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Pure Storage CEO: NetApp, Dell, HPE Aren’t True Cloud Storage

Joseph F. Kovar

‘[HPE GreenLake and Dell Apex] are just financial models to enable customers pay a subscription for storage rather than as capex. Or rather it‘s really more like a lease model in most of those cases. Whereas we’re bringing technology into the data center that allows the customer to both manage and to offer storage services and data management to their developers as APIs,’ says Pure Storage CEO Charles Giancarlo.

How do you define Pure Storage?

I would say that we are the sole best of breed vendor of data storage and management solutions to enterprises worldwide. We‘re the one company that looks at data storage like it’s high technology rather than a commodity. And we’re the one company that‘s looking to bring a cloud operating model to the private and hybrid cloud world by allowing data to look to the IT organization as just a pool of storage, and allows their developers to get access to data storage via APIs.

B ut isn’t that something that a lot of other vendors, including in the storage industry, are doing? NetApp has been talking about the cloud longer than anybody. Or Dell Apex, or HPE GreenLake. Aren’t these other companies doing that as well with their storage?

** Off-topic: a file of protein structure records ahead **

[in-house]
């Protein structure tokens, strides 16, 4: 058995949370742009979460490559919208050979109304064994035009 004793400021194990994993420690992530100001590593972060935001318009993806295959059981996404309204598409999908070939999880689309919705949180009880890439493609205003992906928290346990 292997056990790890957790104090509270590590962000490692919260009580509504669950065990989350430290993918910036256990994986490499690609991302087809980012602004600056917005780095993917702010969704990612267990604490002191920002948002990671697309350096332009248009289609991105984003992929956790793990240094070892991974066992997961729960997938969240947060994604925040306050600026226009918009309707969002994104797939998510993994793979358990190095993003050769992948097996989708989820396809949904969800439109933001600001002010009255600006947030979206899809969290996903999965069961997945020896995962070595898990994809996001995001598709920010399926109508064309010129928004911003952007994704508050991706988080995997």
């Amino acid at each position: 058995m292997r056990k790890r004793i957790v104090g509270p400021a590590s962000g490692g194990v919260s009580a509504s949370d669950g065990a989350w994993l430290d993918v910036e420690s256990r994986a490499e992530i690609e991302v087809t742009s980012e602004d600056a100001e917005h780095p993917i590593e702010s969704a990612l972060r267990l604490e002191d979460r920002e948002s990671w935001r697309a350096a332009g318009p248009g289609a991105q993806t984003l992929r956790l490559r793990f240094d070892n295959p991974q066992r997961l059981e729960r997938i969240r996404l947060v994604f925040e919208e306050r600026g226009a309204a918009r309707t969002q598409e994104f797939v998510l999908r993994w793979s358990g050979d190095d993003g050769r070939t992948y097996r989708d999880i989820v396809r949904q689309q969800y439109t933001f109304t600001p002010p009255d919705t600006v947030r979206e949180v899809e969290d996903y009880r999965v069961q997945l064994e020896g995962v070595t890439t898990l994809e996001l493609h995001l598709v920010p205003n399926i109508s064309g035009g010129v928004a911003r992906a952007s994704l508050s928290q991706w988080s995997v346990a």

No, as it turns out. Let‘s take GreenLake and Apex. Those are just financial models to enable customers pay a subscription for storage rather than as capex (capital expense). Or rather it’s really more like a lease model in most of those cases. Whereas we‘re bringing technology into the data center that allows the customer to both manage and to offer storage services and data management to their developers as APIs. In other words, Dell and HPE are still just offering the same old arrays, and now you can just pay for them on a monthly basis rather than as capex. But they’re still tied to specific application stacks. Individual arrays tied to individual application stacks. We allow all the storage in an enterprise, within a private data center, across the private data centers, across the private as well as the public clouds that our customers are managing, to be accessed as a single pool of storage via API.

So think of it this way: With our competitors’ arrays, the customers are still taking the storage systems, physically tying them to their application environments, managing them on their own. And when their developers need storage, there‘s a lot of manual processes in the middle for the IT department to offer storage to the developers for a new application environment. In our case, we provide a software management environment whereby IT defines a set of data storage services for their developers, and then the developers get access to them via APIs. No need for a phone call, no need for physical rearrangement. It’s very similar to the way Amazon or Azure offers their storage services, but [they do it] just within those clouds. We do it across the hybrid cloud.

 

 

 
Learn More: Cloud Storage
Joseph F. Kovar

Joseph F. Kovar is a senior editor and reporter for the storage and the non-tech-focused channel beats for CRN. He keeps readers abreast of the latest issues related to such areas as data life-cycle, business continuity and disaster recovery, and data centers, along with related services and software, while highlighting some of the key trends that impact the IT channel overall. He can be reached at jkovar@thechannelcompany.com.

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